General Motors plans two all-new electric vehicles for release in the next 18 months, the first of at least 20 EVs the automaker will launch by 2023 as part of its vision for a zero-emissions future.
“General Motors believes in an all-electric future,” says Mark Reuss, executive vice president-GM Product Development, Purchasing and Supply Chain.
“Although that future won't happen overnight, GM is committed to driving increased usage and acceptance of (EVs) through no-compromise solutions that meet our customers needs,” Reuss says in a statement.
GM Chairman and CEO Mary Barra recently said the Detroit automaker sees a future of not just zero emissions, but also zero crashes and zero traffic congestion underpinned by autonomous vehicles.
GM’s sole EV offering is the Chevrolet Bolt with a range of 238 miles (383 km), and the automaker says it will use learnings from the 10-month-old car as the basis for the two new EVs. It also sells two plug-in hybrid-electric vehicles in the Chevy Volt and Cadillac CT6 Plug In, which provide 53 miles (85 km) and 31 miles (50 km) of range, respectively, before relying on an internal-combustion engine for the remainder of travel.
GM declines to comment on which brands will receive the technology or where the cars will be built, but a forecast from WardsAuto and its partner AutoForecastSolutions expects the first EV will be an autonomous Bolt for the automaker’s partnership with the ride-hailing service Lyft in early 2018. The second EV is expected to be derived off the Bolt platform for the Buick brand in 2019.
The automaker also will not say when the EVs will be revealed publicly, although upcoming international auto shows in Los Angeles, Detroit and the Consumer Electronics Show in Las Vegas would be among the likely venues. GM unveiled the Bolt at CES in 2016.
EVs remain just a sliver of U.S. sales and demand largely is regulatory-driven, but GM expects mainstream adoption of the cars soon.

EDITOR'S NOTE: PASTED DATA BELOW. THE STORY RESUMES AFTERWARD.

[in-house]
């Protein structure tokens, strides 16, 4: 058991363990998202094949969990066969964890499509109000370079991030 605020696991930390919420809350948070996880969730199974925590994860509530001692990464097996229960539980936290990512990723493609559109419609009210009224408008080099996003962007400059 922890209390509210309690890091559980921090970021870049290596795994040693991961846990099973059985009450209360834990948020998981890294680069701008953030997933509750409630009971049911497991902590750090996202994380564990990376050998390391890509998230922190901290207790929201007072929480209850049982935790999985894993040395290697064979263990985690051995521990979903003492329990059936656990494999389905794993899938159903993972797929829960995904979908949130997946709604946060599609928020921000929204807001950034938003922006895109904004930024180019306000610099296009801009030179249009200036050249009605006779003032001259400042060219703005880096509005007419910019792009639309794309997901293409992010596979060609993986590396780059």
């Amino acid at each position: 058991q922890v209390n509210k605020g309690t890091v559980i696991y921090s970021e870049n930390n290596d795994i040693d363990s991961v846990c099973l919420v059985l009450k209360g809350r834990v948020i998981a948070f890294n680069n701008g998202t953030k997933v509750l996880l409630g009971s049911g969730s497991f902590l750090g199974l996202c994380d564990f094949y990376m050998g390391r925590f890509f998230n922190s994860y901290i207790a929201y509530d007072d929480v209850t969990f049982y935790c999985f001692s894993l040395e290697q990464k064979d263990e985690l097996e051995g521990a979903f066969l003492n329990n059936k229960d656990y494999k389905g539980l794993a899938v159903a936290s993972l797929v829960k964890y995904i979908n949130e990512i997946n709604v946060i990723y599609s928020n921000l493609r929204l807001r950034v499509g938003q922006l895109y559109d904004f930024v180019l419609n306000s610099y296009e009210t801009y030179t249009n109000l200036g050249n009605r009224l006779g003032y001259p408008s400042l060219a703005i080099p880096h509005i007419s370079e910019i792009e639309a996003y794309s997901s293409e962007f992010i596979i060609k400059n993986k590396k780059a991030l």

“We are near the tipping point,” Bolt Product Manager Darin Gesse told WardsAuto last month.
However, GM stops short of declaring exactly when its entire portfolio will incorporate electrification, as brands such as Volvo and Jaguar Land Rover have recently.
In making the announcement, GM cautions battery-powered EVs will not be the sole path to zero emissions. It expects hydrogen fuel-cell vehicles to also play a role and reveals it has developed a 4-wheel-steer FCEV concept built on a heavy-duty truck frame. Called SURUS, or Silent Utility Rover Universal Superstructure, it is powered by two electric motors and GM thinks it could be used as a future delivery vehicle, truck or even an ambulance.
GM does not say when SURUS might make its public debut, but the trio of upcoming shows surely would be in the mix.
GM’s latest-generation FCEV technology powers a demonstration vehicle under testing by the U.S. Army, while earlier this year the automaker deepened its development ties with Honda through an $85 million joint fuel-cell manufacturing investment planned for Southeast Michigan.
As recently as last year, GM said FCEV technology was progressing too quickly for production. In other words, technological breakthroughs are occurring at a pace where an FCEV would be outdated before it hit the market.